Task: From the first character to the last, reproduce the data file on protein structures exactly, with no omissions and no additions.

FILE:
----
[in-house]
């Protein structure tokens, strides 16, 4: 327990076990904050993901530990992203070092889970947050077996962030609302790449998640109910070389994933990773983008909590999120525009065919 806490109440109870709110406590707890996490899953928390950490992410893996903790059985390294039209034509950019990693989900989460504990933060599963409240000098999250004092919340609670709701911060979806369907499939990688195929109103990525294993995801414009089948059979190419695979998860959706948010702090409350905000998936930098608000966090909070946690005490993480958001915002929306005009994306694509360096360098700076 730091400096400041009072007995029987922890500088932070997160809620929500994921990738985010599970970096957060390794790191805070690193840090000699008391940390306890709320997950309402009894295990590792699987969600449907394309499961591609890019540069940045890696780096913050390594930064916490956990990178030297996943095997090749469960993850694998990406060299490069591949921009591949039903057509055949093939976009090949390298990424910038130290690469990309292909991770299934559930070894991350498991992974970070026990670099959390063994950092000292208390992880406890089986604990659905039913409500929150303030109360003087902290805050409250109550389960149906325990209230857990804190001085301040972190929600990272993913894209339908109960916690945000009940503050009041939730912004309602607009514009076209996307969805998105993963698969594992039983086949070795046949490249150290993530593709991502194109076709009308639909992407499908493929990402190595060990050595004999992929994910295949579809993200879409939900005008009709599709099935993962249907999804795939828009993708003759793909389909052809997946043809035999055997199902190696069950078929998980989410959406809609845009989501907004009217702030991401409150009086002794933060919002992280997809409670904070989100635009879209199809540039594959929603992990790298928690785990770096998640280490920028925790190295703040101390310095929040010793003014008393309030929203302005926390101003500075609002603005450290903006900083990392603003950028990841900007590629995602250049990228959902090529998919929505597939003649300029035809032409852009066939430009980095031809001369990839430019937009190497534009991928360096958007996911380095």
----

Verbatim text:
[in-house]
């Protein structure tokens, strides 16, 4: 327990076990904050993901530990992203070092889970947050077996962030609302790449998640109910070389994933990773983008909590999120525009065919 806490109440109870709110406590707890996490899953928390950490992410893996903790059985390294039209034509950019990693989900989460504990933060599963409240000098999250004092919340609670709701911060979806369907499939990688195929109103990525294993995801414009089948059979190419695979998860959706948010702090409350905000998936930098608000966090909070946690005490993480958001915002929306005009994306694509360096360098700076 730091400096400041009072007995029987922890500088932070997160809620929500994921990738985010599970970096957060390794790191805070690193840090000699008391940390306890709320997950309402009894295990590792699987969600449907394309499961591609890019540069940045890696780096913050390594930064916490956990990178030297996943095997090749469960993850694998990406060299490069591949921009591949039903057509055949093939976009090949390298990424910038130290690469990309292909991770299934559930070894991350498991992974970070026990670099959390063994950092000292208390992880406890089986604990659905039913409500929150303030109360003087902290805050409250109550389960149906325990209230857990804190001085301040972190929600990272993913894209339908109960916690945000009940503050009041939730912004309602607009514009076209996307969805998105993963698969594992039983086949070795046949490249150290993530593709991502194109076709009308639909992407499908493929990402190595060990050595004999992929994910295949579809993200879409939900005008009709599709099935993962249907999804795939828009993708003759793909389909052809997946043809035999055997199902190696069950078929998980989410959406809609845009989501907004009217702030991401409150009086002794933060919002992280997809409670904070989100635009879209199809540039594959929603992990790298928690785990770096998640280490920028925790190295703040101390310095929040010793003014008393309030929203302005926390101003500075609002603005450290903006900083990392603003950028990841900007590629995602250049990228959902090529998919929505597939003649300029035809032409852009066939430009980095031809001369990839430019937009190497534009991928360096958007996911380095």